News Around Webster: Goedereis, Palmer, and Stiles

Goedereis Elected to Council on Undergraduate Research

Eric GoedereisEric Goedereis, Associate Professor and Chair of Psychology at Webster University, has been elected a Councilor in the Psychology Division of the Council on Undergraduate Research (CUR).

Goedereis was elected based on his work in supporting and promoting high-quality mentored undergraduate research, scholarship and creative activity. “I look forward to serving in this role and am excited about how this leadership position within CUR will give Webster University a voice at the national level, especially as we work toward improving and institutionalizing our commitment to high-impact practices at the university,” said Goedereis. His term begins July 1, 2022. 

In addition to the 18-member executive board, the CUR has a general council that serves as the governing body for the organization. These individuals are highly engaged volunteers who have a passion for undergraduate research and advocate for furthering the mission and vision of CUR. Members include division councilors from the 13 divisions: Arts and Humanities, At-Large, Biology, Chemistry, Education, Engineering, Geosciences, Health Sciences, Math and Computer Sciences, Physics and Astronomy, Psychology, Social Sciences and Undergraduate Research Programs.

They are all directly involved in shaping the future of undergraduate research within their respective divisions and are empowered to use their knowledge and experience to help advance undergraduate research in ways that improve students' lives and makes a difference in the community.

Founded in 1978, the CUR is an organization of individual, institutional and affiliate members from around the world that share a focus on providing high-quality and collaborative undergraduate research, scholarly, and creative activity opportunities for faculty and students. More than 700 institutions and more than 13,000 individuals belong to CUR. CUR believes that faculty members enhance their teaching and contribution to society by remaining active in research and by involving undergraduates in research, and that students engaged in undergraduate research succeed in their studies and professional advancement.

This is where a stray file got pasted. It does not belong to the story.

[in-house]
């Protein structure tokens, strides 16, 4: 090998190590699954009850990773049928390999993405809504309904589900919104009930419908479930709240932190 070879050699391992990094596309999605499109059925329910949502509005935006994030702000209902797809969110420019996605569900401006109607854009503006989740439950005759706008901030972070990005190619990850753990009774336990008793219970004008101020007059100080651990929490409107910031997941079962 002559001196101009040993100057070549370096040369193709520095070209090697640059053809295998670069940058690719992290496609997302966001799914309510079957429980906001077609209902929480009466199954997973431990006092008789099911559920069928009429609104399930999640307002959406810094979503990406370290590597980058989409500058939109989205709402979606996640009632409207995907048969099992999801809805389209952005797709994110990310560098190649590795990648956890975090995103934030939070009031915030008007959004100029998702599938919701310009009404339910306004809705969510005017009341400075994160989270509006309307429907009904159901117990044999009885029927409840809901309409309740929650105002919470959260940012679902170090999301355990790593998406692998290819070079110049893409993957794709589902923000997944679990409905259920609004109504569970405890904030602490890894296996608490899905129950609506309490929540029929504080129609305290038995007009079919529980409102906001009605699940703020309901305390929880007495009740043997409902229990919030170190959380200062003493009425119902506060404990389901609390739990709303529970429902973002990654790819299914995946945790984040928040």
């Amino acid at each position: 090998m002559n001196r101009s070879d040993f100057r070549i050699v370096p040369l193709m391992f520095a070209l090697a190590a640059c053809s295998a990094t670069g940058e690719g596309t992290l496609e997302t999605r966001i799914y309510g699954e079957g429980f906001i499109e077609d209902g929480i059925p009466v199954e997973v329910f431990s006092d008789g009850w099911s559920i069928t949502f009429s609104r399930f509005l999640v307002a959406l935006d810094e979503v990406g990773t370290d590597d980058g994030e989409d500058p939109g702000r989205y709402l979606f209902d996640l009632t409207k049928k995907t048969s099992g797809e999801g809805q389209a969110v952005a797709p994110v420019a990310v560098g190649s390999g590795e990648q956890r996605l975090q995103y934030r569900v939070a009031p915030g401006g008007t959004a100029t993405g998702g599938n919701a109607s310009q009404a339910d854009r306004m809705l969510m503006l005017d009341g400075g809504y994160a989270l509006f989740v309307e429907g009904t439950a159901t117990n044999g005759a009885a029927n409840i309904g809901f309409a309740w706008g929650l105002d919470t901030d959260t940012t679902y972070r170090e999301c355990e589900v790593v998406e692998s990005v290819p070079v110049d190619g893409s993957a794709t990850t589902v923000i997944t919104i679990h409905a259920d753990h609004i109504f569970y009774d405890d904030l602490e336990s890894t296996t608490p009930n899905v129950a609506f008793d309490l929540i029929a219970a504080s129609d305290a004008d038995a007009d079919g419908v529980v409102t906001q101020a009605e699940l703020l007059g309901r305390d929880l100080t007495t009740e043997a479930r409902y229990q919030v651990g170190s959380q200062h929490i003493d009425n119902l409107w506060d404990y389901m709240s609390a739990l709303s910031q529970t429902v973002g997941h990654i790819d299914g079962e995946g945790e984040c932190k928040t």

Julie Palmer Competed in IRONMAN

Julie Palmer
Webster business professor Julie Palmer recently completed in the sixth VNG IRONMAN 70.3 held in Da Nang, Viet Nam. She won first place in her age group, 55-59, with a time of six hours, 22 minutes after finishing the 1.9 kilometer swim, 90 kilometer biking portion and 21.1 kilometer run.

With this time, Palmer qualifies for a slot in the “Worlds” or 2022 World Championships IRONMAN 70.3 which she last competed in back in 2017.  

Da Nang, known for amazing landmarks, spectacular beaches and delicious food, landed the city on a recent New York Times “52 Places to Go” list. The scenic race backdrop consisted of the beautiful mountains and vibrant blue sea with a flat racecourse that finished on the beach. 

The 2022 World Championship IRONMAN 70.3 will be held in St. George, Utah, in October. 

A triathlon is an endurance multisport race consisting of swimming, cycling and running over various distances. Triathletes compete for fastest overall completion time, racing each segment sequentially with the time transitioning between the disciplines included. 

Stiles Published Article

Deborah Stiles
Deborah A. Stiles, Ph.D., a Webster professor in Applied Educational Psychology and School Psychology, the director of the Intercultural Research Center and a Fellow for the Institute for Human Rights and Humanitarian Studies, had an article published in The Peace Psychologist entitled, "9/11 Revisited: Psychological Trauma, Personal Reflections, and Meaning-Making.”

Stiles, a peace-based psychologist, was affected by 9/11 after growing up in Summit, New Jersey — which is next to lower Manhattan and the World Trade Center Towers. Being 953 miles away with family still there when the attack occurred, she did not know for 12 hours if her family members were safe or not.

The article is in the Winter 2021|2022, Volume 31, Issue 1, pages 23 – 26.

Read the article here

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